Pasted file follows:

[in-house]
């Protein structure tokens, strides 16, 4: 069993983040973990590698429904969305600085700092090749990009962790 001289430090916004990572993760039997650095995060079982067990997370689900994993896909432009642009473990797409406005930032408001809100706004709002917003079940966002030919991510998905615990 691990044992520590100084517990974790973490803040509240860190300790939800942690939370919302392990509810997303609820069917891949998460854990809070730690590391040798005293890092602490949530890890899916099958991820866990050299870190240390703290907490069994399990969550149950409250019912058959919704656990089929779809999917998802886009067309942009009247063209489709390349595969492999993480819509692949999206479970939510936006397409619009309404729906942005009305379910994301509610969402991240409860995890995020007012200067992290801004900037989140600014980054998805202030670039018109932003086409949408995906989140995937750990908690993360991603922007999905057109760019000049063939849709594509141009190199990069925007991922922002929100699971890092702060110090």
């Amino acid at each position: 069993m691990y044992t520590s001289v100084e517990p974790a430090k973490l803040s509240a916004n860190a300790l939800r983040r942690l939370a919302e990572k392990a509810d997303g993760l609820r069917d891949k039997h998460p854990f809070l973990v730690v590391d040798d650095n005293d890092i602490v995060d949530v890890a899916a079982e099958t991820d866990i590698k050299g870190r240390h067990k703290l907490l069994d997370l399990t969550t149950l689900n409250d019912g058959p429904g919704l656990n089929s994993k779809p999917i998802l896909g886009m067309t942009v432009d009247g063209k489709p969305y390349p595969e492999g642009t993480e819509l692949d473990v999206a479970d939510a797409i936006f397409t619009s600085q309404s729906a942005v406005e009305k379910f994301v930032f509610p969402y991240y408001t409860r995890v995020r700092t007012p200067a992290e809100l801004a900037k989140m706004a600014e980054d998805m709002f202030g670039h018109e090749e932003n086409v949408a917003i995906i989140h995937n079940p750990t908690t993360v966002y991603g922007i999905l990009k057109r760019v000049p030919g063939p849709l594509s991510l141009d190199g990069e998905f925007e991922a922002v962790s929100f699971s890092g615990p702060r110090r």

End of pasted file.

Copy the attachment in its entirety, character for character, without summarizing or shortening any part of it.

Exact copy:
[in-house]
């Protein structure tokens, strides 16, 4: 069993983040973990590698429904969305600085700092090749990009962790 001289430090916004990572993760039997650095995060079982067990997370689900994993896909432009642009473990797409406005930032408001809100706004709002917003079940966002030919991510998905615990 691990044992520590100084517990974790973490803040509240860190300790939800942690939370919302392990509810997303609820069917891949998460854990809070730690590391040798005293890092602490949530890890899916099958991820866990050299870190240390703290907490069994399990969550149950409250019912058959919704656990089929779809999917998802886009067309942009009247063209489709390349595969492999993480819509692949999206479970939510936006397409619009309404729906942005009305379910994301509610969402991240409860995890995020007012200067992290801004900037989140600014980054998805202030670039018109932003086409949408995906989140995937750990908690993360991603922007999905057109760019000049063939849709594509141009190199990069925007991922922002929100699971890092702060110090």
């Amino acid at each position: 069993m691990y044992t520590s001289v100084e517990p974790a430090k973490l803040s509240a916004n860190a300790l939800r983040r942690l939370a919302e990572k392990a509810d997303g993760l609820r069917d891949k039997h998460p854990f809070l973990v730690v590391d040798d650095n005293d890092i602490v995060d949530v890890a899916a079982e099958t991820d866990i590698k050299g870190r240390h067990k703290l907490l069994d997370l399990t969550t149950l689900n409250d019912g058959p429904g919704l656990n089929s994993k779809p999917i998802l896909g886009m067309t942009v432009d009247g063209k489709p969305y390349p595969e492999g642009t993480e819509l692949d473990v999206a479970d939510a797409i936006f397409t619009s600085q309404s729906a942005v406005e009305k379910f994301v930032f509610p969402y991240y408001t409860r995890v995020r700092t007012p200067a992290e809100l801004a900037k989140m706004a600014e980054d998805m709002f202030g670039h018109e090749e932003n086409v949408a917003i995906i989140h995937n079940p750990t908690t993360v966002y991603g922007i999905l990009k057109r760019v000049p030919g063939p849709l594509s991510l141009d190199g990069e998905f925007e991922a922002v962790s929100f699971s890092g615990p702060r110090r």